PORTLAND — Jimmy Conway, a former Irish international whose club career included stops with Fulham and the Portland Timbers, has died from complications of dementia. He was 73.
Conway, also the first soccer coach at Oregon State, was diagnosed with dementia in 2009 and was hospitalized in recent years. He passed away Thursday night.
The Dublin native made 20 appearances for the Irish national team between 1966-77 and scored three goals.
He spent 10 years of his club career with Fulham, scoring 67 times in 314 league games, and was a member of the team that went to the FA Cup Final in 1975. The next year he was transferred to Manchester City, where he played two seasons but appeared in just 13 games because of injuries.
Fulham will pay tribute to Conway on Saturday when the team plays Barnsley at Craven Cottage.
Conway came to Portland in 1978 to play for the Timbers of the National American Soccer League. His teammates included Mick Hoban and Clive Charles.
Conway played three seasons with the Timbers and then another two with the team’s indoor team. He was also an assistant coach for the Timbers from 2000-05, and his name is enshrined in the team’s Ring of Honor.
The Timbers will honor Conway on Sunday before a preseason match.
“Jimmy Conway was a Timbers legend whose influence was instrumental in the growth of soccer in Oregon,” the team said in a statement on Friday. “He was admired and respected as a professional for the way he conducted himself at all levels, and had a true love and passion for the game. Our thoughts are with his family and all those whose lives were touched by Jimmy on and off the pitch.”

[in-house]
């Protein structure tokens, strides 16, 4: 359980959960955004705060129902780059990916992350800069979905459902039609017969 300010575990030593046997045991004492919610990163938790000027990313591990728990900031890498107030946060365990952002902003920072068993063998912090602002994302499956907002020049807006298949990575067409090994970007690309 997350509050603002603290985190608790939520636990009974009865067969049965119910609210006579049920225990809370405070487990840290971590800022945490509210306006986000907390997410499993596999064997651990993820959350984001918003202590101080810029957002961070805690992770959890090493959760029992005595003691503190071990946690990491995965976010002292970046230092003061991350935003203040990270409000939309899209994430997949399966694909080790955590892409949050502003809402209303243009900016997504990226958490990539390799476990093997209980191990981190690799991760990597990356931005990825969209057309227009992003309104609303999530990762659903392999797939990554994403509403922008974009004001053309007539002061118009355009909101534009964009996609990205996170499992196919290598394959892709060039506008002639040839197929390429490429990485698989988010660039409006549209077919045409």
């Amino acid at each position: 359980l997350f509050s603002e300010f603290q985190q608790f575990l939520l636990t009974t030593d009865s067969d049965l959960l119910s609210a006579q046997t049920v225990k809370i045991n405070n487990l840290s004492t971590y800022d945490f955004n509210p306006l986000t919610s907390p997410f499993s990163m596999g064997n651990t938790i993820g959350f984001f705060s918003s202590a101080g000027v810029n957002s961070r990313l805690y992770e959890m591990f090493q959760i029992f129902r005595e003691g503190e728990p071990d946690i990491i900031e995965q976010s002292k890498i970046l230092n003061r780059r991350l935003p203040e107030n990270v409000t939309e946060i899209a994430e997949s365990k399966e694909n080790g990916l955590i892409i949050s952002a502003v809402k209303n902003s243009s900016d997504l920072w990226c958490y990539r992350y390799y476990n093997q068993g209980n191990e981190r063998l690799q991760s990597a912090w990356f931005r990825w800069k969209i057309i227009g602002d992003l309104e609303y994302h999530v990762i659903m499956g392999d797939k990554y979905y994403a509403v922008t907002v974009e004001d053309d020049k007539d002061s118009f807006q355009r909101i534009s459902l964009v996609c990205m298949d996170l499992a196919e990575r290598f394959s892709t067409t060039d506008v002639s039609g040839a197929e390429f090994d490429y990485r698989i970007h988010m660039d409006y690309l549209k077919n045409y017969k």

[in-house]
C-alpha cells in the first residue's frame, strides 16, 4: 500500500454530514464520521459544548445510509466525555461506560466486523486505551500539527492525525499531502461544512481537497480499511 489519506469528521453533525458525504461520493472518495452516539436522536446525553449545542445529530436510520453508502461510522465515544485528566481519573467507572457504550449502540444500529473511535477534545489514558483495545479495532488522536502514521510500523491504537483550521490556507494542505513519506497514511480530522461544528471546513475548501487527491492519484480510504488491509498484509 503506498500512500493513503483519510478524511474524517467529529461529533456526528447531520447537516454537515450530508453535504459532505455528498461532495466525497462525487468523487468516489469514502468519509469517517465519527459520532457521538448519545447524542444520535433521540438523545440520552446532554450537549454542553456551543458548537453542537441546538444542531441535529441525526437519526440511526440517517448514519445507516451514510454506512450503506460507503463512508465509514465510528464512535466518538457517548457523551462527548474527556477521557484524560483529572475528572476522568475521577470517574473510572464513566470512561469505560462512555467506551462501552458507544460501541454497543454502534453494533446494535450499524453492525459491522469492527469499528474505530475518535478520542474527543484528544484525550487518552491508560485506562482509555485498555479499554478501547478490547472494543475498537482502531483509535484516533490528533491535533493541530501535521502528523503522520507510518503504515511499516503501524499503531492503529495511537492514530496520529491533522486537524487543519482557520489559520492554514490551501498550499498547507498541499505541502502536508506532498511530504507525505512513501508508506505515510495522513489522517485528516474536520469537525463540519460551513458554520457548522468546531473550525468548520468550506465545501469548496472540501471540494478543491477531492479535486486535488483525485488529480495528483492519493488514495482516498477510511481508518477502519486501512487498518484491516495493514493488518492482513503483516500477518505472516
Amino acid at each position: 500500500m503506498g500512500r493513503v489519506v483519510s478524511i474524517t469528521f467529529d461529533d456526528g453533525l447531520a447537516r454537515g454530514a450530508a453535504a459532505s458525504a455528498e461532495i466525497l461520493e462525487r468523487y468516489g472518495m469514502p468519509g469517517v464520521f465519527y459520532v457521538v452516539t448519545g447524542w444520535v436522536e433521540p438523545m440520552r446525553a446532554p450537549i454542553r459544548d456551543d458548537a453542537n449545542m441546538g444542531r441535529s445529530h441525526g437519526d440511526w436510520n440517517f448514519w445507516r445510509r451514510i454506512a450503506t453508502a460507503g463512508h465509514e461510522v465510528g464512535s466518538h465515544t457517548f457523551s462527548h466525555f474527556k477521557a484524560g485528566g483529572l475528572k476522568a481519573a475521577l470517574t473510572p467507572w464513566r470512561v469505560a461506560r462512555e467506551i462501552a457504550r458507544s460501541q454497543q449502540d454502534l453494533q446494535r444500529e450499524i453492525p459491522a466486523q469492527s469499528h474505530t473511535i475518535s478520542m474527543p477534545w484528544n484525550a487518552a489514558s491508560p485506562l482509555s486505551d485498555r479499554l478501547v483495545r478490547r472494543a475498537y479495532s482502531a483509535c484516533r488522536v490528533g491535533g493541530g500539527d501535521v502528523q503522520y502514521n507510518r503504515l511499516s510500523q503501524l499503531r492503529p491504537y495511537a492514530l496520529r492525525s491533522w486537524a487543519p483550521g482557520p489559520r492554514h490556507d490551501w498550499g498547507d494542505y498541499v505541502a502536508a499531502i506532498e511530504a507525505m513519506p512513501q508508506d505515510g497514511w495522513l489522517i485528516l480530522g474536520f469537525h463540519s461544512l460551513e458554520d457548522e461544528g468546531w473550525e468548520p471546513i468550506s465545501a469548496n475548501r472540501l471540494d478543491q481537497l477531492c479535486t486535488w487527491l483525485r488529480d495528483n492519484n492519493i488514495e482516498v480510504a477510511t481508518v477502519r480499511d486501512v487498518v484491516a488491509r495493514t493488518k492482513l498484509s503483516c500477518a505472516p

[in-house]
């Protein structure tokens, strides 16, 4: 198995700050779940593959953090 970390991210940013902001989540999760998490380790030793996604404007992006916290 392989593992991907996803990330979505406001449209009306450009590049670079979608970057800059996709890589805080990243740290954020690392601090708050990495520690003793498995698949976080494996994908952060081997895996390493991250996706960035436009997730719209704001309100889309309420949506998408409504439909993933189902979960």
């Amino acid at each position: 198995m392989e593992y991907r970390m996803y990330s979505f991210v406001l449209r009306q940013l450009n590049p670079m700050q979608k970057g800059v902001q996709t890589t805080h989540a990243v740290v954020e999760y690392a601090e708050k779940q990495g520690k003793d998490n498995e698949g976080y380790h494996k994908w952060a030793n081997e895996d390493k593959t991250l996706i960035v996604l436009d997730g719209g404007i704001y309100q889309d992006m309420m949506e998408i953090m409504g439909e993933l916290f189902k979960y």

Conway served as head coach at Oregon State from 1988-1998, amassing a 97-88-14 record, most for any Beavers coach. Oregon State won a conference title under Conway in 1990.
Hoban said Conway’s legacy is vast. Also the longtime director of coaching for the Oregon Youth Soccer Association, nearly everyone in the soccer community has a connection to Conway, Hoban said.
“It reaches across the Atlantic and it reaches all around the state of Oregon. And it’s not just as a coach, and a player, and a clinician. He was just such a great, great ambassador for the game,” Hoban said. “Whenever you mentioned his name to anybody, you’d watch them break into a smile. That’s his legacy.”
Conway is survived by his wife of 50 years, Noeleen, two sons, a daughter, eight grandchildren and 10 siblings. Funeral services are pending.